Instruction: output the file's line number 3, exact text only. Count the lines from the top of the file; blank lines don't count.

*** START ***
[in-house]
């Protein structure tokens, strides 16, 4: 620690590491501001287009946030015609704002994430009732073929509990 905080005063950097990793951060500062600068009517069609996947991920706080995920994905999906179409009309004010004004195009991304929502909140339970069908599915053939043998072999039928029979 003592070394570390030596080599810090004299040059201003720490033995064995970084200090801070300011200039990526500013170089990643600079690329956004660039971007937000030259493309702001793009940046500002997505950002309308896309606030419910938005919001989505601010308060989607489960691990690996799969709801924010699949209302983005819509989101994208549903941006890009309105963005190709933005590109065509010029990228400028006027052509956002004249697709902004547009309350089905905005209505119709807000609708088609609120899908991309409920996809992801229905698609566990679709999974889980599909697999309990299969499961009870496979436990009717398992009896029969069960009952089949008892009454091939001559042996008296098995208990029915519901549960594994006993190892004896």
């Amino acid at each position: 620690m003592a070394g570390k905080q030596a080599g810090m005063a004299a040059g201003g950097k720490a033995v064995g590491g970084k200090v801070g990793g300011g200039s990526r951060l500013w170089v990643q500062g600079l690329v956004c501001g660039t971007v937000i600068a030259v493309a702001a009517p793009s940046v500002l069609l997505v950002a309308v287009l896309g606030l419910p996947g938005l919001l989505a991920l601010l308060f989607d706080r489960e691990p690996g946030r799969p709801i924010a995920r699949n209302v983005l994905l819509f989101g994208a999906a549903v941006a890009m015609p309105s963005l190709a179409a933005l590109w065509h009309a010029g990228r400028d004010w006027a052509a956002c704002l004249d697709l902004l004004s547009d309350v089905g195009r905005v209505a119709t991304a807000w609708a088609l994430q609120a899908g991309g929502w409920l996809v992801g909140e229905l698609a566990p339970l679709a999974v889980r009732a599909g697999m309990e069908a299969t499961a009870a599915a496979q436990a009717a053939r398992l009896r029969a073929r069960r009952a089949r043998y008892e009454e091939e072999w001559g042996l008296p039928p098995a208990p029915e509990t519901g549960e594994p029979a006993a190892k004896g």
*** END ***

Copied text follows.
């Amino acid at each position: 620690m003592a070394g570390k905080q030596a080599g810090m005063a004299a040059g201003g950097k720490a033995v064995g590491g970084k200090v801070g990793g300011g200039s990526r951060l500013w170089v990643q500062g600079l690329v956004c501001g660039t971007v937000i600068a030259v493309a702001a009517p793009s940046v500002l069609l997505v950002a309308v287009l896309g606030l419910p996947g938005l919001l989505a991920l601010l308060f989607d706080r489960e691990p690996g946030r799969p709801i924010a995920r699949n209302v983005l994905l819509f989101g994208a999906a549903v941006a890009m015609p309105s963005l190709a179409a933005l590109w065509h009309a010029g990228r400028d004010w006027a052509a956002c704002l004249d697709l902004l004004s547009d309350v089905g195009r905005v209505a119709t991304a807000w609708a088609l994430q609120a899908g991309g929502w409920l996809v992801g909140e229905l698609a566990p339970l679709a999974v889980r009732a599909g697999m309990e069908a299969t499961a009870a599915a496979q436990a009717a053939r398992l009896r029969a073929r069960r009952a089949r043998y008892e009454e091939e072999w001559g042996l008296p039928p098995a208990p029915e509990t519901g549960e594994p029979a006993a190892k004896g």